At the time of the present invention, analog display devices (e.g., NTSC televisions) operate by use of a fine pitch electron beam that strikes phosphors coating on an internal face of the cathode ray tube (CRT). The phosphors emit light of an intensity which is a function of the intensity of the beam striking it. A period of 1/60 second is required for the electron beam to completely scan down the CRT face to display a field of the image. During the following 1/60 second, an interlaced field is scanned, and a complete frame of video is then visible on the analog display device. The phosphors coating on the face of the tube is chemically treated to retain its light emitting properties for a short duration. Thus, the first area of the scanned picture begins to fade just as the electron beam retraces (i.e., during the vertical retrace) to the top of the screen to refresh it. Since the electron beam covers 525 lines 30 times per second, a total of 15,750 lines per second is viewed each second.
Broughton's method of encoding a carrier signal in a video signal and its improvements were generally intended for use with an analog display device. Upon receiving the video signal from the signal source, such a display device splits the video signal into sequentially transmitted images referred to as frames, whereby each frame of an NTSC television image has 525 horizontal scan lines. The display device scans 262.5 of the horizontal lines left to right and top to bottom by skipping every other line, thus completing the scan of a first field, and then retracing to the top of the image and scanning the remaining 262.5 lines, for a second field. The fields are interlaced at the display device and construct one complete frame. When the video signal is broadcast at 525 lines per frame and 30 frames a second there are 60 fields per second and a line frequency rate (i.e., the speed at which lines are refreshed) of 15,750 Hz (i.e., approximately 16 kHz). Despite the success of the technology of Broughton and its improvements, wherein the modulation of video with carrier signals results in at no worse than subliminal visual changes which are substantially invisible, there is a need in the art for a new apparatus and method for modulating a video signal with an auxiliary signal wherein the signal is even more completely invisible and yet more reliably detected.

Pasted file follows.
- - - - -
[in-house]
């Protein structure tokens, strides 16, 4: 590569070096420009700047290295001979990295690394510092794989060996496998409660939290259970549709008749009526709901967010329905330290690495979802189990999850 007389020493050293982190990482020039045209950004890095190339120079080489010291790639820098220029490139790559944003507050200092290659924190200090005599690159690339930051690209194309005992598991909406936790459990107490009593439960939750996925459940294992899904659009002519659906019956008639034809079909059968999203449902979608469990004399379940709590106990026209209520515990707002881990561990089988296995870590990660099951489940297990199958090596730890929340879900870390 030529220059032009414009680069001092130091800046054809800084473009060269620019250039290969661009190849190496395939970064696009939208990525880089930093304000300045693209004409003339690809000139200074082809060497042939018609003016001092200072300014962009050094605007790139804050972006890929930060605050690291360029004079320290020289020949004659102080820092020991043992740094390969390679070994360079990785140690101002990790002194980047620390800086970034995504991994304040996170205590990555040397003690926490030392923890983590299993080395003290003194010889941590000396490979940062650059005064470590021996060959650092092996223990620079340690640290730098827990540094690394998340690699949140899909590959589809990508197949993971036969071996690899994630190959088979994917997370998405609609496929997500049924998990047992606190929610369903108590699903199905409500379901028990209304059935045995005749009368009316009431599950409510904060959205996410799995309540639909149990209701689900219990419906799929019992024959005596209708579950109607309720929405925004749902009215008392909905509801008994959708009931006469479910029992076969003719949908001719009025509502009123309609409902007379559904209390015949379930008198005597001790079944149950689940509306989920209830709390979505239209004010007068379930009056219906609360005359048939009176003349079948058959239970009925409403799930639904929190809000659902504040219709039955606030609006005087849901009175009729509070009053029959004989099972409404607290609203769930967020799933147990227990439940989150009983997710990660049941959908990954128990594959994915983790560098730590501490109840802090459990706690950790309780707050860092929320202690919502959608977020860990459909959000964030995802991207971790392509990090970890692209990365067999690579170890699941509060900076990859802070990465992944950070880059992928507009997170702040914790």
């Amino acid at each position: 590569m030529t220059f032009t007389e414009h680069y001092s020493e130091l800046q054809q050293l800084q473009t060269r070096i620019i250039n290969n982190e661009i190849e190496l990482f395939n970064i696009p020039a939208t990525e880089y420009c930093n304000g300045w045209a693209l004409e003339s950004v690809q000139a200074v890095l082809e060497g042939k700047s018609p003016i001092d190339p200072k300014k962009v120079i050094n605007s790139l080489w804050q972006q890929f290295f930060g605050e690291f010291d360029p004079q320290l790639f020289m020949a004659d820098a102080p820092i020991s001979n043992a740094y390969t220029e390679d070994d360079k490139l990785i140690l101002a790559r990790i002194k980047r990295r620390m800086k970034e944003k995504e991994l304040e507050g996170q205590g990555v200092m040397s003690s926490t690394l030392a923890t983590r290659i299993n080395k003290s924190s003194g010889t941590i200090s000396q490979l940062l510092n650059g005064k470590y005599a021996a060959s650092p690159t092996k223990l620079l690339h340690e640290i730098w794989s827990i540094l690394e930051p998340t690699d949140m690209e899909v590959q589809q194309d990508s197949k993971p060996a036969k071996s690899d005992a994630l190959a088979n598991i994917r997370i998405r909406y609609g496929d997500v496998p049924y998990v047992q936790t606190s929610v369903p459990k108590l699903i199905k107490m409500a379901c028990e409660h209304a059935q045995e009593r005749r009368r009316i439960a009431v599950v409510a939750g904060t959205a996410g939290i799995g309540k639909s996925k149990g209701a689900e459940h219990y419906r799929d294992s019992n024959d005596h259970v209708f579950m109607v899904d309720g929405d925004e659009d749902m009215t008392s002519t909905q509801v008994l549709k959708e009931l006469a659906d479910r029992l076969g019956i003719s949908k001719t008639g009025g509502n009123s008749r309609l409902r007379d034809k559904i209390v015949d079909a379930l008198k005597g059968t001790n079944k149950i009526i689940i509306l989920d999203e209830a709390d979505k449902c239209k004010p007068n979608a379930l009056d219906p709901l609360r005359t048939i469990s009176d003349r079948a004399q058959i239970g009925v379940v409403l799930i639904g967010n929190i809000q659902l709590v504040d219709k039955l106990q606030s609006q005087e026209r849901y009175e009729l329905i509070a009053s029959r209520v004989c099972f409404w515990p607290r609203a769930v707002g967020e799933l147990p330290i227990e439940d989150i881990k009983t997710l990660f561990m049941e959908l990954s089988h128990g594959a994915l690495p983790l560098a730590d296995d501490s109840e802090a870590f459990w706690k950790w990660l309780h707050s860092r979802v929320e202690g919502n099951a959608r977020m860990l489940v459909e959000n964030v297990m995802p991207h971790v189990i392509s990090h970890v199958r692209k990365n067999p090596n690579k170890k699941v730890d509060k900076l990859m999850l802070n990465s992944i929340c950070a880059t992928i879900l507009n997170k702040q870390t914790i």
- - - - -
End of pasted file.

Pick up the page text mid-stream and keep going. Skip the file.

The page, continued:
Although Broughton has been frequently used and well received since its inception, the relative invisibility of the carrier signal in the picture of the display device and the ease of detecting the carrier signal from the display device by a hand-held device or other detector can be yet improved. A slight tendency to visibility may occur when the voltage of the carrier signal is increased for the purpose of increasing the carrier signal's detectability, as television viewers might then slightly perceive the effects of the carrier signal on the visible picture, such as a slight tendency of visible lines or a slight deterioration in the picture quality. Since one of the advantages of using Broughton is its relative invisibility of auxiliary data to the human eyesight, any tendency of viewing the effects of the carrier signal is undesirable.
The invisibility challenge is typically resolved by reducing the voltage (i.e., as resultant luminosity) added to or removed from the selected video scan lines. However, lowering the overall signal intensity decreases the reliability of detecting the carrier signal and creates difficulty in detecting the carrier signal on a hand-held device over a distance from a display device, so that users may not receive the carrier signal, auxiliary data and/or promotional opportunity they expected to receive.
In making use of the present invention, signals are received, detected, and reproduced by the hand-held devices and other receivers for various promotional opportunities including: enjoyment; promotion; coupon or prize validation; advertising by sponsors; advertising verification and polling; transfer of information; data collection; commercial verification; security and access; education; game playing; transactions; verifications; or redemption by sponsoring entities or related commercial locations at points of sale including the Internet; or for other commercial and non-commercial purposes.